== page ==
The routine consists of fast movements and advanced tricks that many of the members have not done before. The dancers must keep up with difficult turns and pirouettes, or else the routine will be out of sync.
This season, junior Rachel Kern, co-captain of the ICDT, has enforced a team rule requiring dancers to go to the gym for one hour, three days a week because of they need to build endurance to perform the dance. The dancers must sign in when they get to the gym, and when they sign out they have to check off that they did cardio, weights and stretching.
“I thought the gym was a good idea to enforce because you need the stamina to do the dance, and we needed extra muscle building for our legs because we had a lot of turning and leaps,” Kern said.
In a typical practice, the ICDT does stretching, strength exercises and works on technical abilities. When football or basketball are in season, the squad also has to work on its halftime routines, which have required additional practices this year in order to get down all its techniques.
IC Cheerleading has been working on its tumbling skills as well as making the entire routine more difficult. Particularly, the pyramids the squad is trying to achieve this year are much more challenging. The team is one of the few in Division III to have two 2–1–1 pyramids in its routine. The difficulty level is showing, as the team has had to deal with numerous injuries this season including five concussions, five rolled ankles and a torn ACL and meniscus.
In addition to perfecting their skills for competition, the teams have also focused heavily on fundraising. It will cost IC Cheerleading around $25,000 and the ICDT about $12,000 to go to nationals. IC Cheerleading has raised money through chocolate sales and restaurant nights at Moe’s Southwest Grill and Firehouse Subs, which donated a portion of proceeds to the teams. Families alone have contributed $10,000 toward IC Cheerleading.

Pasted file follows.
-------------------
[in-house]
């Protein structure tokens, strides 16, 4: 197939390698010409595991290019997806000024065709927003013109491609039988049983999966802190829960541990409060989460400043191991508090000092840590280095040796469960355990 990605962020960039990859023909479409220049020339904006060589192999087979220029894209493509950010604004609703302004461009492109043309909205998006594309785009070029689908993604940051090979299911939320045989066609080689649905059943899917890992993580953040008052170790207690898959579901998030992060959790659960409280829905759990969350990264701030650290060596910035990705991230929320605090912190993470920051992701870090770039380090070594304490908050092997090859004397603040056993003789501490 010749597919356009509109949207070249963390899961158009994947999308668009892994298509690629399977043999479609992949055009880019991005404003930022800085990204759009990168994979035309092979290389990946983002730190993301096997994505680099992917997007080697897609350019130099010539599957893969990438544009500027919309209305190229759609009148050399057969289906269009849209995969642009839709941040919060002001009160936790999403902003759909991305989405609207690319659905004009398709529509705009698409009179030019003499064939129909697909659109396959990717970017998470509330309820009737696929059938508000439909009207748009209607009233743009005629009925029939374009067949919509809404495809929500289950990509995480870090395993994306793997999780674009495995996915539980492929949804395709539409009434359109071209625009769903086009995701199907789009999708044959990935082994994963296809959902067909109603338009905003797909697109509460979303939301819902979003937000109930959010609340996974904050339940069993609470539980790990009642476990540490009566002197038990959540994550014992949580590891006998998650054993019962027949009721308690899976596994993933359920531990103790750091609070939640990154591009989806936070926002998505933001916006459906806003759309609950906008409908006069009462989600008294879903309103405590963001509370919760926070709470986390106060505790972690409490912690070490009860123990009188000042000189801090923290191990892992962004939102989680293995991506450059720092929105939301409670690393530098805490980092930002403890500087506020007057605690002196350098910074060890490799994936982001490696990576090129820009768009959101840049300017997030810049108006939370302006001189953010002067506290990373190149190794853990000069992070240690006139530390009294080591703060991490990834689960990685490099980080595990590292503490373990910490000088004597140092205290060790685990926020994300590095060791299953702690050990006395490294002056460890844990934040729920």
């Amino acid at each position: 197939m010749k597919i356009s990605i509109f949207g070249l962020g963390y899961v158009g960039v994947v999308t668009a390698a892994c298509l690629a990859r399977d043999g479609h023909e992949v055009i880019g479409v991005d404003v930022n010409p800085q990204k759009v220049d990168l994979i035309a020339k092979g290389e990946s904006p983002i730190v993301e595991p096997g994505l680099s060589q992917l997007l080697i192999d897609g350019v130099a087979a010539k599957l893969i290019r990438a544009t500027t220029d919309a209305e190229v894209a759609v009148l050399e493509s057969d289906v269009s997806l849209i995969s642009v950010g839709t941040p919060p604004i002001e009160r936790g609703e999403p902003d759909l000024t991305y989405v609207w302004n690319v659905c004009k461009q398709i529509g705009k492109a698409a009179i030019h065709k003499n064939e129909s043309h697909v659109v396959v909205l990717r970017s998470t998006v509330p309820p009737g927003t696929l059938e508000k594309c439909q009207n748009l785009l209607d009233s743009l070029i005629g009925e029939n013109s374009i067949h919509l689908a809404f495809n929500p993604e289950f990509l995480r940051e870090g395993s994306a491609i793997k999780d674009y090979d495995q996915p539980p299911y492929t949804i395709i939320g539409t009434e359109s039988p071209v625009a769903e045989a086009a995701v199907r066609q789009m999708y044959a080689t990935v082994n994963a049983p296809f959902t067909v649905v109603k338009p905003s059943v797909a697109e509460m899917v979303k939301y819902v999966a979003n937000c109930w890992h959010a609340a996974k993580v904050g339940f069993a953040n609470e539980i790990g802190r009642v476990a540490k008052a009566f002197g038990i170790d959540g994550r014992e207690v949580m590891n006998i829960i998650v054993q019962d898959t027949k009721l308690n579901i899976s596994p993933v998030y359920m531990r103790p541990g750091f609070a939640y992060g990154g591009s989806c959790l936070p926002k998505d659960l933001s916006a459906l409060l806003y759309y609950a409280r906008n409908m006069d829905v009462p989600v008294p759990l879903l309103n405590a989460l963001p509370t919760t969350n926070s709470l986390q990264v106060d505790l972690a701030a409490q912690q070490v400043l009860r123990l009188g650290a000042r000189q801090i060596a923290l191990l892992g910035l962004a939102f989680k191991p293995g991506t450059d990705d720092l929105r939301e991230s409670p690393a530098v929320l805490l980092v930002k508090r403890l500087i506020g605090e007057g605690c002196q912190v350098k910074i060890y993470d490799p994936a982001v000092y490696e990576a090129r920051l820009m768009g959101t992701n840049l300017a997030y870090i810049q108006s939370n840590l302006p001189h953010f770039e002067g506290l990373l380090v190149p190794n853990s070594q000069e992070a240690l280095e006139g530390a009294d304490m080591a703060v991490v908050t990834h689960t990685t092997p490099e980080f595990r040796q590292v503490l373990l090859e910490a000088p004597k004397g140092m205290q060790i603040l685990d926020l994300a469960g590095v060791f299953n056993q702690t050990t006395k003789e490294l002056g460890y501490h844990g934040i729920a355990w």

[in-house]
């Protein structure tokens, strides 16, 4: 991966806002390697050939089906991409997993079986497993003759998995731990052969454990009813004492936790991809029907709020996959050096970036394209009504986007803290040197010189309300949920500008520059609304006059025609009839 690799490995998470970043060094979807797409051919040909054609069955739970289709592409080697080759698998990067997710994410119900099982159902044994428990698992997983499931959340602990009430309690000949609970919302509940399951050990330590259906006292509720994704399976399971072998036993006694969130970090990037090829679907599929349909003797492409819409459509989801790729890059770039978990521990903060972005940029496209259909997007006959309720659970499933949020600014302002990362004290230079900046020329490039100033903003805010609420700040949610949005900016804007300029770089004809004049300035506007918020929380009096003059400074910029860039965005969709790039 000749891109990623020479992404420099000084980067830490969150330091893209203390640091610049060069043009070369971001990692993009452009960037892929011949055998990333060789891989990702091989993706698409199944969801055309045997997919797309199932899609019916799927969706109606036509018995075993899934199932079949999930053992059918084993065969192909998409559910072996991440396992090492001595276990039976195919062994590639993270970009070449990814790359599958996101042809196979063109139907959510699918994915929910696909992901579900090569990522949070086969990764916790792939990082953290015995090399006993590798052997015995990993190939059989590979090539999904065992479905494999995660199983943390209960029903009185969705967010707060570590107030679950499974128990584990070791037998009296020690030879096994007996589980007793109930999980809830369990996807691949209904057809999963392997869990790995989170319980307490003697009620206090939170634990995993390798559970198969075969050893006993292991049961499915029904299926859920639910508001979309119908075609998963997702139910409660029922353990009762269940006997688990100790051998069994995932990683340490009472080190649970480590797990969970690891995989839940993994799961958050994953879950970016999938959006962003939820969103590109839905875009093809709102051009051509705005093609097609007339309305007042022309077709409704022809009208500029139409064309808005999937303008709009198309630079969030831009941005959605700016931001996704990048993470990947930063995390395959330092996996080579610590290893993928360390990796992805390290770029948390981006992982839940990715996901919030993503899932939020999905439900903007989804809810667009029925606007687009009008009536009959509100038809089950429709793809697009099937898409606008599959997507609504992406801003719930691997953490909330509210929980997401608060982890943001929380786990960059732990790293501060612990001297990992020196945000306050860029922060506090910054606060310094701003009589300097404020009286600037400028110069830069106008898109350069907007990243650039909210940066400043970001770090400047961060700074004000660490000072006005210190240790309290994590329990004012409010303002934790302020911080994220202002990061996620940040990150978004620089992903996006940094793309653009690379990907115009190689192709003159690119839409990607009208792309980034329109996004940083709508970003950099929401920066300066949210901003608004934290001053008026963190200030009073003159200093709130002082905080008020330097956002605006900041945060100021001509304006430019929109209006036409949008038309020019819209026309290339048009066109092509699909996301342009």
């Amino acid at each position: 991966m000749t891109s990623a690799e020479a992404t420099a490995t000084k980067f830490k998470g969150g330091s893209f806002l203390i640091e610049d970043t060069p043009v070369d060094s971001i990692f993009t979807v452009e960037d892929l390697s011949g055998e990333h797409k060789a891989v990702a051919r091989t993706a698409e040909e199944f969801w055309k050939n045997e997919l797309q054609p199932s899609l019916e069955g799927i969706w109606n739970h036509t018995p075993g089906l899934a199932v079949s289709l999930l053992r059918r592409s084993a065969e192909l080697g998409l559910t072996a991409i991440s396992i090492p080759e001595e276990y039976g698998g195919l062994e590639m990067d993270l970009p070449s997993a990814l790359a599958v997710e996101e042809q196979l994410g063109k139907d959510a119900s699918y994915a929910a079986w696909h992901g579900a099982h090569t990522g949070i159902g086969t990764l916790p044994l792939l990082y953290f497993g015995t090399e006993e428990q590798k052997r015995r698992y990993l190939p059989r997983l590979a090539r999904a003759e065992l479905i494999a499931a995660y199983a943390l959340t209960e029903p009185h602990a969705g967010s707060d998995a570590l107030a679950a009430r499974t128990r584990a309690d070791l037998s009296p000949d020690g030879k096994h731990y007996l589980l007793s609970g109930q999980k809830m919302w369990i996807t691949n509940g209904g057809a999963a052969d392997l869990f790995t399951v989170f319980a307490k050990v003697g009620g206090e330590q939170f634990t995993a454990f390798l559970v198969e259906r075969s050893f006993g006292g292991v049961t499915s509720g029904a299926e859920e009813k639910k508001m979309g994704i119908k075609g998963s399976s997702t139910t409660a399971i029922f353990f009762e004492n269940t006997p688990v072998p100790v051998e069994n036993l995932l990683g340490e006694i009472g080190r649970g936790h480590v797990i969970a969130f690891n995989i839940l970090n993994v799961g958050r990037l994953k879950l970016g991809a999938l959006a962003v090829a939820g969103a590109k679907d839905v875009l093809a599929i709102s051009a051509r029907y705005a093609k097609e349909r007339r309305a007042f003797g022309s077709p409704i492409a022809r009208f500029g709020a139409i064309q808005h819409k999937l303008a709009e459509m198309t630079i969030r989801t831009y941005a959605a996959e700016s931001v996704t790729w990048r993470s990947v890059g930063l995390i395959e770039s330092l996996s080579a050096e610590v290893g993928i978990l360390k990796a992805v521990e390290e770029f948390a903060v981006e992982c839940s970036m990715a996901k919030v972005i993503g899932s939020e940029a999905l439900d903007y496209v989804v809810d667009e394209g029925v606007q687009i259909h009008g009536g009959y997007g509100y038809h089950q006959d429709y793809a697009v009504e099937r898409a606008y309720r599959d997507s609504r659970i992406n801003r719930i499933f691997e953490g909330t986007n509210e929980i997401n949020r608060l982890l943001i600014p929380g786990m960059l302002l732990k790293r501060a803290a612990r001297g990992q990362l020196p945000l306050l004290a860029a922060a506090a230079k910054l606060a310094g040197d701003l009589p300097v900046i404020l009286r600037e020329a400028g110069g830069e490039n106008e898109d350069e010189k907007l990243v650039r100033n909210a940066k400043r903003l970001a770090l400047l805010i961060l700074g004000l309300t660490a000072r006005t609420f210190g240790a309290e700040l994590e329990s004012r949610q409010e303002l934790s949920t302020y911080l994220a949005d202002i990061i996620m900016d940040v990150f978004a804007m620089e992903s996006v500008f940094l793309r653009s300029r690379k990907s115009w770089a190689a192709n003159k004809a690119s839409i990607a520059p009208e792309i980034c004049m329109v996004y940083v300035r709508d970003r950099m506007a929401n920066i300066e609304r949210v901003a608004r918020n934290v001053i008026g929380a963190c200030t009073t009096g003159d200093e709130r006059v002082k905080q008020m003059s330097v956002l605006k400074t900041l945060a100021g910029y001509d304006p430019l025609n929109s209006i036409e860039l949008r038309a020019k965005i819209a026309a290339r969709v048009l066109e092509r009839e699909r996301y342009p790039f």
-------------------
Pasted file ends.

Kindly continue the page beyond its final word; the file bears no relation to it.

Both teams agree that practicing and fundraising has been well worth the time and energy because Nationals is their biggest competition, and they only have one shot at a title.
Sophomore Brittany Asito, fundraising coordinator of IC Cheerleading, said she wants the college to know what the team is capable of, because she said this opportunity may bring new respect to the program.
“It is all about getting our name out there,” Asito said. “Having our name on the board is huge, so it will hopefully get us a lot of recognition and respect from the school.”
Kern said she is excited for how far the ICDT has come and to see all the team’s effort pay off.
“The journey has been awesome, and I can’t wait for everyone to be confident and perform,” she said. “It’s going to be really great to just see the improvement of the team, and I want everyone on the team to appreciate all the hard work we have done and to have a great time.”